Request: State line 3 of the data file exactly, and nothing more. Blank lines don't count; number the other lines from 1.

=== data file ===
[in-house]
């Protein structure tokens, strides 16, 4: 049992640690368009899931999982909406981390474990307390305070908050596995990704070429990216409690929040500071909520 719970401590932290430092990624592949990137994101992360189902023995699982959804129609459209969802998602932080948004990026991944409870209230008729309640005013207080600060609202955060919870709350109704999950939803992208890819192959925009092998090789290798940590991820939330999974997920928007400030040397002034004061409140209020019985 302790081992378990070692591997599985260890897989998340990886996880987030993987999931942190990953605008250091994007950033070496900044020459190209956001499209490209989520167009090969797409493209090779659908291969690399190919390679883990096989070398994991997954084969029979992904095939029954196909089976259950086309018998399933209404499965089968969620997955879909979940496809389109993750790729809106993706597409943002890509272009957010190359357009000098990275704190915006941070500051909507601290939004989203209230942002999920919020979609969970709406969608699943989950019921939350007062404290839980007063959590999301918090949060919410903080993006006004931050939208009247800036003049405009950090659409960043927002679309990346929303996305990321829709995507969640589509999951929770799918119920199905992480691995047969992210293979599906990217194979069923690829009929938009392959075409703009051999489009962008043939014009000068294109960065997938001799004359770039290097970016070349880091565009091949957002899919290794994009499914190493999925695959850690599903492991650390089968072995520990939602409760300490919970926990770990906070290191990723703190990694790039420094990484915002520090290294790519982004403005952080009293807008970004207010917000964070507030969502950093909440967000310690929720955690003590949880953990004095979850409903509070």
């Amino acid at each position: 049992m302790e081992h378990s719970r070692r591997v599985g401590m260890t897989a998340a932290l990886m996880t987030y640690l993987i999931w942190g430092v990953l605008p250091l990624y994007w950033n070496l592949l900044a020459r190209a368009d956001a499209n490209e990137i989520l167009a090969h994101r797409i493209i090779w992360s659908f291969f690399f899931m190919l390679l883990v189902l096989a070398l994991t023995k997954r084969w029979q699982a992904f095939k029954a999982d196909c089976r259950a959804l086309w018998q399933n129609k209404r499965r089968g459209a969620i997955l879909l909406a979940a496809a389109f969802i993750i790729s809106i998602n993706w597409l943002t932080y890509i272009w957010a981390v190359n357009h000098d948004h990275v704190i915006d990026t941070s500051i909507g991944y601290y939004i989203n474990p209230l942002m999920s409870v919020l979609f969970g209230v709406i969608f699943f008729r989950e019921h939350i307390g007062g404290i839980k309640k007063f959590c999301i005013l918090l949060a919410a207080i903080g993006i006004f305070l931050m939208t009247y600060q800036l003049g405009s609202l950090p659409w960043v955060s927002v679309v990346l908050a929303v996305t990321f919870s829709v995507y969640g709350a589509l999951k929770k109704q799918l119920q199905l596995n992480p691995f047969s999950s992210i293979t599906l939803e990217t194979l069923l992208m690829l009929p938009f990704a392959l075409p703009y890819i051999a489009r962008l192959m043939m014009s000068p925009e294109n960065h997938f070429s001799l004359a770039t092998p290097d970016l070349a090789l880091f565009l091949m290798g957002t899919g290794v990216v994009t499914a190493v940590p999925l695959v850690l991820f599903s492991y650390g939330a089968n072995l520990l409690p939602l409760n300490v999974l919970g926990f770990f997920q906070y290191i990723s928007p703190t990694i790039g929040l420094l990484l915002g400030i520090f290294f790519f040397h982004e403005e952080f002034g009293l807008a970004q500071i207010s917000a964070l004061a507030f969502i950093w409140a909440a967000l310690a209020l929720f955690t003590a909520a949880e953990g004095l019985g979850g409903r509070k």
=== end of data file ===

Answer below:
């Amino acid at each position: 049992m302790e081992h378990s719970r070692r591997v599985g401590m260890t897989a998340a932290l990886m996880t987030y640690l993987i999931w942190g430092v990953l605008p250091l990624y994007w950033n070496l592949l900044a020459r190209a368009d956001a499209n490209e990137i989520l167009a090969h994101r797409i493209i090779w992360s659908f291969f690399f899931m190919l390679l883990v189902l096989a070398l994991t023995k997954r084969w029979q699982a992904f095939k029954a999982d196909c089976r259950a959804l086309w018998q399933n129609k209404r499965r089968g459209a969620i997955l879909l909406a979940a496809a389109f969802i993750i790729s809106i998602n993706w597409l943002t932080y890509i272009w957010a981390v190359n357009h000098d948004h990275v704190i915006d990026t941070s500051i909507g991944y601290y939004i989203n474990p209230l942002m999920s409870v919020l979609f969970g209230v709406i969608f699943f008729r989950e019921h939350i307390g007062g404290i839980k309640k007063f959590c999301i005013l918090l949060a919410a207080i903080g993006i006004f305070l931050m939208t009247y600060q800036l003049g405009s609202l950090p659409w960043v955060s927002v679309v990346l908050a929303v996305t990321f919870s829709v995507y969640g709350a589509l999951k929770k109704q799918l119920q199905l596995n992480p691995f047969s999950s992210i293979t599906l939803e990217t194979l069923l992208m690829l009929p938009f990704a392959l075409p703009y890819i051999a489009r962008l192959m043939m014009s000068p925009e294109n960065h997938f070429s001799l004359a770039t092998p290097d970016l070349a090789l880091f565009l091949m290798g957002t899919g290794v990216v994009t499914a190493v940590p999925l695959v850690l991820f599903s492991y650390g939330a089968n072995l520990l409690p939602l409760n300490v999974l919970g926990f770990f997920q906070y290191i990723s928007p703190t990694i790039g929040l420094l990484l915002g400030i520090f290294f790519f040397h982004e403005e952080f002034g009293l807008a970004q500071i207010s917000a964070l004061a507030f969502i950093w409140a909440a967000l310690a209020l929720f955690t003590a909520a949880e953990g004095l019985g979850g409903r509070k």